– Some dogs that are penned up, try to dig out of the pen. A male may smell a female in season, or a rabbit, and dig to get to the source. This , too, is instinctive, and his freedom is his reward.

If the dog is digging to cache bones, the owner can prevent this by not giving him bones. If it is to find coolness, a kiddy pool or hosing off will help. If the female is making a nest, Providing her with her own place to nest is sufficient. If the dog is imitating his owners in the garden, the owner can leave him in the house when gardening. If he is a terrier digging to find rabbit or chipmunk, the owner would do best to provide him with an area to exercise his instincts, where holes won’t be a problem.

Other Reasons:
– The most common causes of digging are non instinctive – boredom, frustration and loneliness. If a dog is isolated in the yard for hours on end, he releases his frustrations in any way he can. This often means digging – usually near the house, by the stairs, or around the foundation. The reward in this case is the release of tension.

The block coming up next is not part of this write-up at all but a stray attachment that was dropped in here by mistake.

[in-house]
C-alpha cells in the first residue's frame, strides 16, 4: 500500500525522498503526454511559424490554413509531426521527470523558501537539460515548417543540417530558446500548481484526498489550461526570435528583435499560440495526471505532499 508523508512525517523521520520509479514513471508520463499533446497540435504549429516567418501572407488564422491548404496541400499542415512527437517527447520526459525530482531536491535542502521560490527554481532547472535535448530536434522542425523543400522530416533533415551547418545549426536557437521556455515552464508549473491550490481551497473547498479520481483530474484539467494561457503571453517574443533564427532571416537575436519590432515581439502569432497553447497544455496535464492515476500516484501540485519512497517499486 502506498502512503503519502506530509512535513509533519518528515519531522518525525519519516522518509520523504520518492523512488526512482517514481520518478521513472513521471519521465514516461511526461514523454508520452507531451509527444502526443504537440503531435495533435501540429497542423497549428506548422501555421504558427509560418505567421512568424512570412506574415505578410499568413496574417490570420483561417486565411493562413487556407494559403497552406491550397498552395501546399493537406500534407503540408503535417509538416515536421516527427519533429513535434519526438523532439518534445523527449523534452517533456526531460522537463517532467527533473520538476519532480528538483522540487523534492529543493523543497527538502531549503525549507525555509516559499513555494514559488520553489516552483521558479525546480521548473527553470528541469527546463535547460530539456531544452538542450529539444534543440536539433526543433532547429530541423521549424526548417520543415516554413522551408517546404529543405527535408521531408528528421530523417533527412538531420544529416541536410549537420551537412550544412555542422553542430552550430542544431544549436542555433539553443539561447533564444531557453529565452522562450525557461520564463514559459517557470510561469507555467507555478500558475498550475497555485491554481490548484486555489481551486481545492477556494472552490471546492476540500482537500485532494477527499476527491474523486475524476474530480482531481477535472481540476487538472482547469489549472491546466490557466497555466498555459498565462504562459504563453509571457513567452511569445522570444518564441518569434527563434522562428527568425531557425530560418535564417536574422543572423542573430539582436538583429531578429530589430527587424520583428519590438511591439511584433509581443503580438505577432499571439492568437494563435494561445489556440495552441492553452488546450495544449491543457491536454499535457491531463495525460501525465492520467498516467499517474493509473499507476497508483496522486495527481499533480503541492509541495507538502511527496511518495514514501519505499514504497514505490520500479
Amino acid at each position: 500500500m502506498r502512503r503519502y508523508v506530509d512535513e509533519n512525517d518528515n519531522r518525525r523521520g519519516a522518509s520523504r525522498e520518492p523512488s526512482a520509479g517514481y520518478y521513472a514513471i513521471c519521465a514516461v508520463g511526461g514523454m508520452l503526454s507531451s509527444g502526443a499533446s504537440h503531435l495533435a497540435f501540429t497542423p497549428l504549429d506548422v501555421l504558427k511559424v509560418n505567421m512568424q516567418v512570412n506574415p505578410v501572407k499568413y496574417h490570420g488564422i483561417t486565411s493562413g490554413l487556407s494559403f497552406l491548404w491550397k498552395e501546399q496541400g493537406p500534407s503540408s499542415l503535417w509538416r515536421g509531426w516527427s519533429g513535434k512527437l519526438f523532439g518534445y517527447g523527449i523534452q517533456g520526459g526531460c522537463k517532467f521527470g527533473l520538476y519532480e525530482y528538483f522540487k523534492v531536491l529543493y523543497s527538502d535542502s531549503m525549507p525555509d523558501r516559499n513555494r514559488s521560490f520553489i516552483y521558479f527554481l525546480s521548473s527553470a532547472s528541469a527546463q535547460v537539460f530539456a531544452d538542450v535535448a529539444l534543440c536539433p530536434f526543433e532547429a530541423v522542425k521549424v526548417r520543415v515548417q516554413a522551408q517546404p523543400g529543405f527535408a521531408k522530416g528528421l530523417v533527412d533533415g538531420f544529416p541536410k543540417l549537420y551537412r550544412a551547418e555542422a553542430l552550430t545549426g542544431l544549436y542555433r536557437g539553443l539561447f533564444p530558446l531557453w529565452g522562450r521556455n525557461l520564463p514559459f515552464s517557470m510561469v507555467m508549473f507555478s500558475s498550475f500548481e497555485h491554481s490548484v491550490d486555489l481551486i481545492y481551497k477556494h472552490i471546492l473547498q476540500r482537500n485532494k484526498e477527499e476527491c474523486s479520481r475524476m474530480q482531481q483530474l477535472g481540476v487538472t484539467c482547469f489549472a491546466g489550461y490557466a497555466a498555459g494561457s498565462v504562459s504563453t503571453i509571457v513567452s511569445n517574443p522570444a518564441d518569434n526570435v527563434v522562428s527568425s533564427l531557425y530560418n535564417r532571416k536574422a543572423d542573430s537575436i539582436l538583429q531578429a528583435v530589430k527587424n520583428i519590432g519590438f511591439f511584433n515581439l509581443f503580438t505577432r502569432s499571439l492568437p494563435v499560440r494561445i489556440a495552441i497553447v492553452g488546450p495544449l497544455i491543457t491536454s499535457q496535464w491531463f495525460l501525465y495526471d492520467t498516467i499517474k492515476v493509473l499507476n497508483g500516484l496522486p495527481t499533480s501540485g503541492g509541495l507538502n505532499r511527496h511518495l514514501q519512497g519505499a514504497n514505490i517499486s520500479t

– If the cause of the problem is boredom or frustration due to isolation, then the prevention and cure are for the owner to stop putting the dog in a position of being isolated and ignored. The problem is prevented by making him part of the family, giving him a function and teaching him to be a contributing member of the household. Obedience training, exercise and attention will go a long way toward preventing digging.